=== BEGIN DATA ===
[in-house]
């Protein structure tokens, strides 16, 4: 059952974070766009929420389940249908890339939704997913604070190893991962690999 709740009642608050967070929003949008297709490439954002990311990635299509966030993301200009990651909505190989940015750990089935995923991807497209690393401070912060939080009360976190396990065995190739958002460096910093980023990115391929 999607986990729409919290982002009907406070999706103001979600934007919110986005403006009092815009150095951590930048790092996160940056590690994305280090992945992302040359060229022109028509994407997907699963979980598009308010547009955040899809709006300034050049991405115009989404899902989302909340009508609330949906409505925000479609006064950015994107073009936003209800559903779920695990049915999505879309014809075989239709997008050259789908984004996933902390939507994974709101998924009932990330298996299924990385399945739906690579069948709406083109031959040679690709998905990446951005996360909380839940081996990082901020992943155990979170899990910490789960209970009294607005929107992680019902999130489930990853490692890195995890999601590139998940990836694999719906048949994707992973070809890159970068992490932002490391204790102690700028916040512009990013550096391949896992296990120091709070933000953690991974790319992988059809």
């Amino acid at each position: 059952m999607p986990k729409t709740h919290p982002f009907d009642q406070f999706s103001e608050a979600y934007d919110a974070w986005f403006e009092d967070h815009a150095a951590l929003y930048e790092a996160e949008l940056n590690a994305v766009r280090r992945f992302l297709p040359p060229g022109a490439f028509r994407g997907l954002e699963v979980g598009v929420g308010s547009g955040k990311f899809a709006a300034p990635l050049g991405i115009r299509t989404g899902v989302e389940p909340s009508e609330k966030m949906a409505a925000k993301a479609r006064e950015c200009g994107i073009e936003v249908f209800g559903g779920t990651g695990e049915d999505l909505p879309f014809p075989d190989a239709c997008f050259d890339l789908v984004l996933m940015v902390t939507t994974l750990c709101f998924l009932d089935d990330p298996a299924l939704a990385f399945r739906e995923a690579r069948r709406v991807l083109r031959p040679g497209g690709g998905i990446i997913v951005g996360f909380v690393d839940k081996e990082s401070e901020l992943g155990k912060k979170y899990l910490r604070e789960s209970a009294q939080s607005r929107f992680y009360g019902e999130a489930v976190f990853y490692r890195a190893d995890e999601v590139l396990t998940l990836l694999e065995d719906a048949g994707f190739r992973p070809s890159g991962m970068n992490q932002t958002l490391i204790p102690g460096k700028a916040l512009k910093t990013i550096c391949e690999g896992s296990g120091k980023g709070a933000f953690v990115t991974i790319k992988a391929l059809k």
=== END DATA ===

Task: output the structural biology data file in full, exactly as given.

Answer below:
[in-house]
């Protein structure tokens, strides 16, 4: 059952974070766009929420389940249908890339939704997913604070190893991962690999 709740009642608050967070929003949008297709490439954002990311990635299509966030993301200009990651909505190989940015750990089935995923991807497209690393401070912060939080009360976190396990065995190739958002460096910093980023990115391929 999607986990729409919290982002009907406070999706103001979600934007919110986005403006009092815009150095951590930048790092996160940056590690994305280090992945992302040359060229022109028509994407997907699963979980598009308010547009955040899809709006300034050049991405115009989404899902989302909340009508609330949906409505925000479609006064950015994107073009936003209800559903779920695990049915999505879309014809075989239709997008050259789908984004996933902390939507994974709101998924009932990330298996299924990385399945739906690579069948709406083109031959040679690709998905990446951005996360909380839940081996990082901020992943155990979170899990910490789960209970009294607005929107992680019902999130489930990853490692890195995890999601590139998940990836694999719906048949994707992973070809890159970068992490932002490391204790102690700028916040512009990013550096391949896992296990120091709070933000953690991974790319992988059809």
């Amino acid at each position: 059952m999607p986990k729409t709740h919290p982002f009907d009642q406070f999706s103001e608050a979600y934007d919110a974070w986005f403006e009092d967070h815009a150095a951590l929003y930048e790092a996160e949008l940056n590690a994305v766009r280090r992945f992302l297709p040359p060229g022109a490439f028509r994407g997907l954002e699963v979980g598009v929420g308010s547009g955040k990311f899809a709006a300034p990635l050049g991405i115009r299509t989404g899902v989302e389940p909340s009508e609330k966030m949906a409505a925000k993301a479609r006064e950015c200009g994107i073009e936003v249908f209800g559903g779920t990651g695990e049915d999505l909505p879309f014809p075989d190989a239709c997008f050259d890339l789908v984004l996933m940015v902390t939507t994974l750990c709101f998924l009932d089935d990330p298996a299924l939704a990385f399945r739906e995923a690579r069948r709406v991807l083109r031959p040679g497209g690709g998905i990446i997913v951005g996360f909380v690393d839940k081996e990082s401070e901020l992943g155990k912060k979170y899990l910490r604070e789960s209970a009294q939080s607005r929107f992680y009360g019902e999130a489930v976190f990853y490692r890195a190893d995890e999601v590139l396990t998940l990836l694999e065995d719906a048949g994707f190739r992973p070809s890159g991962m970068n992490q932002t958002l490391i204790p102690g460096k700028a916040l512009k910093t990013i550096c391949e690999g896992s296990g120091k980023g709070a933000f953690v990115t991974i790319k992988a391929l059809k």